What does the word "German" mean to people? It's a popular debate topic in the country. Now Chancellor Angela Merkel has put forth her own answer. It's a typical Merkel-style response, says Ines Pohl.
Expectations are weighing more heavily on Angela Merkel than on any other German politician. Ever since Donald Trump took office as US president, she has been touted as the last powerful voice of reason and guardian of the Western world.
She is also considered to be the only person who can keep the EU from falling apart. With her, Germany has once again has taken on a significant role in the international community. The world is looking at Germany.
Fears are also growing as a result of the new responsibility. Old concerns that Germany will use its dominance shamelessly to further its own interests are coming back.
A historical dilemma has suddenly become relevant again: Germany is too small and weak to serve as the driving force that keeps Europe running, but it is also too strong to be just one country among many others.
Germany's new global role is the focus internationally, but, domestically, another debate has taken center stage: What does it mean to "be German" in 2017? Even before the massive influx of refugees, German citizens were discussing what holds their country together.
What religion is most influential? How is Islam changing Germany? What impact will the refugees seeking a new home have on the country's current and future identity?
'ABCs of Germany'
Amid this complex and highly charged debate, Merkel has come up with an almost playful proposal less than 100 days before the upcoming general election.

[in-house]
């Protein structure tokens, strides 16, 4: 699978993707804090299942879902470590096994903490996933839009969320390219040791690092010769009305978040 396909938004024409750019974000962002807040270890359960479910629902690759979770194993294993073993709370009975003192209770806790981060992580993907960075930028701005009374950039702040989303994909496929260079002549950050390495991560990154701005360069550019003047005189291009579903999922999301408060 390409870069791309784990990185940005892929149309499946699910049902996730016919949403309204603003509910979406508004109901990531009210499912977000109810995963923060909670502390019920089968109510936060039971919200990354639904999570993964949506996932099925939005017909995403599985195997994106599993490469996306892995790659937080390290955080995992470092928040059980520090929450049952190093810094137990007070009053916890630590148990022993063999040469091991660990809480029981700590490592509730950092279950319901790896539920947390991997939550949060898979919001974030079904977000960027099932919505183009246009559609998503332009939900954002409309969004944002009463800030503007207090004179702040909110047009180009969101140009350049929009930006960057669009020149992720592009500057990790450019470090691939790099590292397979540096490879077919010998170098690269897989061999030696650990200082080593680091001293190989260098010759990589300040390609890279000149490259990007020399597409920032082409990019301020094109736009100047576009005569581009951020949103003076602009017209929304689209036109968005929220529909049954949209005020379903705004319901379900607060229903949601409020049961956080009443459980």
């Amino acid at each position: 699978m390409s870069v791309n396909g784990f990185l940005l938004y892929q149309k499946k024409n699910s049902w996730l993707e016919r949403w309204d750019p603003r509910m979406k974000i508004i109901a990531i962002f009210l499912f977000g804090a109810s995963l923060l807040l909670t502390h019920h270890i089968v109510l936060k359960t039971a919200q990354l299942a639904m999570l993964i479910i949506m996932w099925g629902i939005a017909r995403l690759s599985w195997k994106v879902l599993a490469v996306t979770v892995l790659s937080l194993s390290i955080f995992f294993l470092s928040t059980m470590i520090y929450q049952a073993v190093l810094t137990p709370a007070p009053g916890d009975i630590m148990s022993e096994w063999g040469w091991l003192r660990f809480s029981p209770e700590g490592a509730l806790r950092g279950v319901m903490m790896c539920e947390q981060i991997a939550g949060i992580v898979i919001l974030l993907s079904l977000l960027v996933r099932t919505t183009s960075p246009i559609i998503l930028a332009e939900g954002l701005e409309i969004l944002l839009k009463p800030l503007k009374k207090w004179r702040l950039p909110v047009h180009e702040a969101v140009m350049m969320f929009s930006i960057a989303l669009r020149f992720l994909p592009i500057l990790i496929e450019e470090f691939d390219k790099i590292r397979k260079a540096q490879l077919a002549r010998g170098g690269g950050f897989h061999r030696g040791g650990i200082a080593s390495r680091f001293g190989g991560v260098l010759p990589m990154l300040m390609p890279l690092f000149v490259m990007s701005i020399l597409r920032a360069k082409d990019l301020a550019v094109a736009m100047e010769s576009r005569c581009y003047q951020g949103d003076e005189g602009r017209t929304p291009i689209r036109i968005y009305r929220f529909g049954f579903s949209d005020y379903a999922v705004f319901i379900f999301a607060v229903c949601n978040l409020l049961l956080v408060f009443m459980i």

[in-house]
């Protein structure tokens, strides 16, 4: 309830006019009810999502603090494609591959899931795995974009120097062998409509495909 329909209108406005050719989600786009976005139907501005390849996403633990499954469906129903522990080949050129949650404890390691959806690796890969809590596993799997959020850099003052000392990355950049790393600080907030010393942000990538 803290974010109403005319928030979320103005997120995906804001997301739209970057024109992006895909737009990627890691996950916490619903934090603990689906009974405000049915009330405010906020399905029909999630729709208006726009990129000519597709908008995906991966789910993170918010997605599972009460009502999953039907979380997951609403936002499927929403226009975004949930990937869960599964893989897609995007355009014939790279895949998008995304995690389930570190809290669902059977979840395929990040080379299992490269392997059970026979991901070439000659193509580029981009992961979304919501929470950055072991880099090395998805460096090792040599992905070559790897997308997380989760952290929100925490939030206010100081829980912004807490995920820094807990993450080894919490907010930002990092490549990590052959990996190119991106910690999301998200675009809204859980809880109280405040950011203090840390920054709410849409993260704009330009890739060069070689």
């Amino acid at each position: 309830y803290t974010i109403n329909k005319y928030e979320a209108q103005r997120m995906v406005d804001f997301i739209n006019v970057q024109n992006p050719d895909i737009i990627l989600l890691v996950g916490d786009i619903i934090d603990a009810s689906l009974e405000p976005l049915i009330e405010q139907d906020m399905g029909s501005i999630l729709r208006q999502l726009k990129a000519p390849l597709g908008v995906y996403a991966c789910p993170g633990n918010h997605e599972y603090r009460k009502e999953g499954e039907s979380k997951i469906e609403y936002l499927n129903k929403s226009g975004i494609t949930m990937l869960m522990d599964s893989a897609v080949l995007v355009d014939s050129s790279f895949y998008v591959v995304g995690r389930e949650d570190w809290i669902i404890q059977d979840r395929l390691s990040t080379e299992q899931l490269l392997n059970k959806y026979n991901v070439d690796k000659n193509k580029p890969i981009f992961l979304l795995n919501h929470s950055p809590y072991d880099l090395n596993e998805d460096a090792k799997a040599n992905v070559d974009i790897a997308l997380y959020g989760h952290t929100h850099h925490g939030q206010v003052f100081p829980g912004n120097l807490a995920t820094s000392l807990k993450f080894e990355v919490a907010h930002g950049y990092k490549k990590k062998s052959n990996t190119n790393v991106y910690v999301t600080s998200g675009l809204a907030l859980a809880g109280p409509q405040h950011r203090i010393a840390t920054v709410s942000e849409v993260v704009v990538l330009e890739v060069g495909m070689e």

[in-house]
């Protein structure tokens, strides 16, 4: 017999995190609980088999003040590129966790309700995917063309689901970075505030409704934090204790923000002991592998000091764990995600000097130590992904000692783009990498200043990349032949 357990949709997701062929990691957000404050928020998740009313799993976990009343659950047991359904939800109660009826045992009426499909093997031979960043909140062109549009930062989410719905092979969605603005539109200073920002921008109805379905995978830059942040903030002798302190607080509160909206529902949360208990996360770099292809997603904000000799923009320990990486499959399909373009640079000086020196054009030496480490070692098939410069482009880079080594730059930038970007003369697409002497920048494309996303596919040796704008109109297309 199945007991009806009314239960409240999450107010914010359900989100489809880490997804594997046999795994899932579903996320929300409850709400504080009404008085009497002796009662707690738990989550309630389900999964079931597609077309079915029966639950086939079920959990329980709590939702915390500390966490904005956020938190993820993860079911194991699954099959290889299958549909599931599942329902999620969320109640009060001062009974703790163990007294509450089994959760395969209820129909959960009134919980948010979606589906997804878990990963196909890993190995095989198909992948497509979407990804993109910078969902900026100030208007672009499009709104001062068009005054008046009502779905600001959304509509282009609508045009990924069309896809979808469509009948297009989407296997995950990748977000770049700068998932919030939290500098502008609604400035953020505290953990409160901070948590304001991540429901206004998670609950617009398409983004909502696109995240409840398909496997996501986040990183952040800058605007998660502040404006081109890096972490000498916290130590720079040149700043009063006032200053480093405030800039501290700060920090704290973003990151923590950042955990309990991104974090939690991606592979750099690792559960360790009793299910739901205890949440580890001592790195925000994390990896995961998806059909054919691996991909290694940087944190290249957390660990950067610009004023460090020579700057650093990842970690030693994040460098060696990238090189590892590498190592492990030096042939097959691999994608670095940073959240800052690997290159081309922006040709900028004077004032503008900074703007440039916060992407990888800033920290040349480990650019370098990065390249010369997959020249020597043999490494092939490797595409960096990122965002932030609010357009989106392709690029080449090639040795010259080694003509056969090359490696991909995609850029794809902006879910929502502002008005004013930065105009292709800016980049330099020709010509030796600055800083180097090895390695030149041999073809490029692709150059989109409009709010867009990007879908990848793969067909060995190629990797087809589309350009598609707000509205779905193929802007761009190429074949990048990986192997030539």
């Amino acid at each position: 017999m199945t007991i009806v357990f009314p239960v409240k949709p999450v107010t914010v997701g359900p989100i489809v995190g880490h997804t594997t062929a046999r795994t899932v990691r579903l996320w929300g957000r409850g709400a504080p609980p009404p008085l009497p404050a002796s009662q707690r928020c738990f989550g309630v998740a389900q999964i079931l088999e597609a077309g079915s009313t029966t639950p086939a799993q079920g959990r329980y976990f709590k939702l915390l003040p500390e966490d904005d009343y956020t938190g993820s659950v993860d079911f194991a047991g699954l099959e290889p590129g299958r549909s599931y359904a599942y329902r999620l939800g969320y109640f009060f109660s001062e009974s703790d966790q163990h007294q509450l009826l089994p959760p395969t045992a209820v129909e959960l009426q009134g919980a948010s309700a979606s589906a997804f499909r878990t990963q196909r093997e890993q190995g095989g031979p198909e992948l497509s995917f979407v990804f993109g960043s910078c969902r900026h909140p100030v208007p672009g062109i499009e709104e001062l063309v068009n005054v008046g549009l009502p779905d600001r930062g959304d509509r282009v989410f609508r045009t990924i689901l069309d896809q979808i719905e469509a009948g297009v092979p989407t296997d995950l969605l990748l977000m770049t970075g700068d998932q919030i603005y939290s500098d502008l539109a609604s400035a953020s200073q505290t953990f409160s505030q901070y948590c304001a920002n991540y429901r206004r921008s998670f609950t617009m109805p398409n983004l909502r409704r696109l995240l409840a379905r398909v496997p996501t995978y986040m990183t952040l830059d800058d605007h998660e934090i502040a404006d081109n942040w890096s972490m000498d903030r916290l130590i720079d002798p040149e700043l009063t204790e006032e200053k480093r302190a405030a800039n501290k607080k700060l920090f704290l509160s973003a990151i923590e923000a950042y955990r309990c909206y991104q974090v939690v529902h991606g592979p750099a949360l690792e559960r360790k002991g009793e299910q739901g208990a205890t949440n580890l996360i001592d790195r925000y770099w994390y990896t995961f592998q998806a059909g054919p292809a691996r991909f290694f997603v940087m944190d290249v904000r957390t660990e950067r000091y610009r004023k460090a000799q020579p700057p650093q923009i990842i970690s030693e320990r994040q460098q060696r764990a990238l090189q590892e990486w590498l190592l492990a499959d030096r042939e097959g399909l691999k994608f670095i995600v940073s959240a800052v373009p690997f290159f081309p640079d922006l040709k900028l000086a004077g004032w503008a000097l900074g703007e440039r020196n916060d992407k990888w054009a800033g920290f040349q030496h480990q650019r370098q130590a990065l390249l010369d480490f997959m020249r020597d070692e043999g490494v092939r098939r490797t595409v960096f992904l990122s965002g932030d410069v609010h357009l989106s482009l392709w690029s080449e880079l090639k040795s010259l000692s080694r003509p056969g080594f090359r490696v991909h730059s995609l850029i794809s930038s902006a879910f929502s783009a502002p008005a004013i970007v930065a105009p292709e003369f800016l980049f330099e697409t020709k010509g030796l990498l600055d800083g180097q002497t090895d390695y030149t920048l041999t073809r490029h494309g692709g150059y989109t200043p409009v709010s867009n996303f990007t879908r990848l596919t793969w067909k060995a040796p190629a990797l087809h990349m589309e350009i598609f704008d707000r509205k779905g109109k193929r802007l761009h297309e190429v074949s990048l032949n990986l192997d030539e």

Germany's most widely read tabloid, Bild, has published Angela Merkel's "ABCs of Germany." Readers are urged to join the discussion. It's hard to think of a more brilliant way of approaching the topic.
And who, apart from Merkel, can declare right off the bat that Germany stands on an unshakable foundation by listing Article 1 of the Basic Law for the Federal Republic, which states that "human dignity shall be inviolable."
However, she also lists more banal items such as Germany's dual education system and bratwurst. In the same breath she mentions federalism, Germany's perpetual responsibility for the Holocaust and integration.
Potatoes, church towers, products labeled "Made in Germany" and Muslims also all belong to life in the country, according to her ABCs.
Anyone who believes that Merkel's list is random is completely wrong. At least to me, a German who wants a liberal-minded country with all of its regional traditions, cultures and history, the most important principles come across as well-composed.
Traits like curiosity, environmental awareness or diversity are just as much part of our country as are mushroom-picking and punctuality.
Of course, the shrewd politician has created her own little escape hatch by listing the risk of making mistakes in her ABCs. This way, the alphabet is more than a fun word game; it is a Merkel-style government declaration.
Some of the terms in the ABCs, like commitment to religious freedom, are uncompromising; yet, together with the overall list, they are open-minded and flexible enough to address the greatest number of readers possible.
— By Ines Pohl
Ines Pohl is DW's editor-in-chief — Germany's public international broadcaster-DW
The views expressed in this article are not those of Global-Gathering.